Saturday, July 17, 2010

Will the real Mother Nature please stand up?

When you Google "Mother Nature images" you find things like this--bountiful, rounded women wrapped in flowers and creatures, looking sexy (procreation and all that). When I look out my window I'm tempted to think of her that way, given the proliferation of flowers and winged things just now. But nature can be harsh. Roaming neighbor cats kill songbirds. Bees are disappearing for reasons we don't even understand, and their absence will play havoc with our food supply. Oil set loose in the ocean is killing birds and fish that we can see, and thousands of lifeforms we don't see, all of them part of nature's interdependent system.

I've had this poster by Amado Maurilio Pena Jr.for 25 years. I bought it because I love Southwest Indian pottery (and, I admit, because the colors matched our bathroom decor at the time). I came to see these women as Pena's version of Mother Nature. The black earthen pot is taking on life in utero; a birth canal opens beneath it. The women's faces are lined, and they turn away. Their angular figures resemble the topography of the desert Southwest. In this view, nature appears dry and harsh...because it is.

Children's stories are full of the give and take of nature. Suki, the Saggy-Baggy Elephant, escapes a tiger and a crocodile, and a herd of adult elephants rescues him from a lion. Augie was only two when he fell in love with that story. His mommy cringed, hating for him to know that dangers lurk. But he insisted on reading it. So every day we talked about Mommy and Daddy and grandparents being the "big elephants" who are there to protect Augie and Vi.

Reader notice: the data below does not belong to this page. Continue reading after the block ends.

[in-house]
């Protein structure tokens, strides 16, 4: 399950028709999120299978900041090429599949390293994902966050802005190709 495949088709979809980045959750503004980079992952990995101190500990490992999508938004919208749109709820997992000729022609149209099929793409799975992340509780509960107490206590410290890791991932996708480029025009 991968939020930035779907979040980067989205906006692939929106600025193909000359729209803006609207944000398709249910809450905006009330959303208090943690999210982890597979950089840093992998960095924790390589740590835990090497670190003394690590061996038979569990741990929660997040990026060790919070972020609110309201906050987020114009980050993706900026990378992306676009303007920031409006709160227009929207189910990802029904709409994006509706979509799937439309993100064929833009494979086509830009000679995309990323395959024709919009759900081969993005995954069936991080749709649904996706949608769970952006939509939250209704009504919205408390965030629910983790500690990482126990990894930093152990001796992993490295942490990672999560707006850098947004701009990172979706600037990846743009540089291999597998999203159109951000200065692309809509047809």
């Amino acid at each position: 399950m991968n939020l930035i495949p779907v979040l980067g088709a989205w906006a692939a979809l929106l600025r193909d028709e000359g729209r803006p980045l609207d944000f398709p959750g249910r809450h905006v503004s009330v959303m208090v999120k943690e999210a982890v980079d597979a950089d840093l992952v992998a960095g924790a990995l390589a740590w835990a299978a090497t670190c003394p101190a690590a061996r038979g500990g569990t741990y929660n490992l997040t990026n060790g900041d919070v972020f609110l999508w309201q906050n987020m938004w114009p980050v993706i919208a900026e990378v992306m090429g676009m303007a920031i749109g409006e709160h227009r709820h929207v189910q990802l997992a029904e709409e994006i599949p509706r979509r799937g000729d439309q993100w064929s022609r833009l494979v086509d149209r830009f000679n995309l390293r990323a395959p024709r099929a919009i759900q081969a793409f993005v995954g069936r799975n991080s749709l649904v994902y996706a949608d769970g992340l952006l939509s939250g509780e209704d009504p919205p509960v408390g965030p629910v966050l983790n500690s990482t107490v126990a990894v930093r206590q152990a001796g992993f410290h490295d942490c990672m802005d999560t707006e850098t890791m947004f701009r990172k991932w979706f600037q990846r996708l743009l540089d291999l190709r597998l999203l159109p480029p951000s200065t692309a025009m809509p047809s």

Little Cottontail's mother teaches him to evade the fox. But Henny Penny and her foolish, unthinking friends are outwitted, and eaten, by Foxy Loxy. We talk about it with Augie and Vi, but not in detail. Death is not yet in their vocabulary. A month or two ago, we took them to see tiny baby birds in a nest. A few days later the birds were gone. Too young to have fledged; they were probably grabbed up by a crow.The kids never asked and we never mentioned it.

Phoenix newly hatched
Instead, I began showing them an eagle cam. An eaglet called Phoenix was growing up on camera on Hornby Island in British Columbia. We were charmed by the tiny white fuzzball, and the kids were mildly interested in new feathers and rapid growth. In truth, I was the one who became fascinated, checking in every day to watch Phoenix learn to feed herself and begin to stretch ever-longer wings. Reading comments of the chatroom regulars, I learned more about eagles than I'd ever known, and I started to take a certain pride in the spunky eaglet who seemed ready to fly any day.

On Wednesday evening, Phoenix died in the nest. She was seen having trouble breathing, and rescuers with special equipment were on the way but she died before they could reach her. Instead, they brought Phoenix's body down from the nest and flew it to Vancouver, where tests are being done to determine cause of death. Thousands of people around the world had watched Phoenix, and there is great sadness, as you may imagine. To honor Phoenix, people are leaving Facebook tributes, sending contributions to the organization that helped in the rescue-recovery effort and volunteering with avian rescue around the world.

Watching Phoenix was somewhere in the continuum between bountiful Nature and harsh Nature. It was fun, enriching, satisfying, but realities came into view...locals talked about the diminished fish population, noise pollution, other dangers to wildlife. Phoenix's sibling egg never hatched. One of the two eaglets born last year had died in a freak accident (it was caught in Mom's tailfeathers and fell when she left the nest).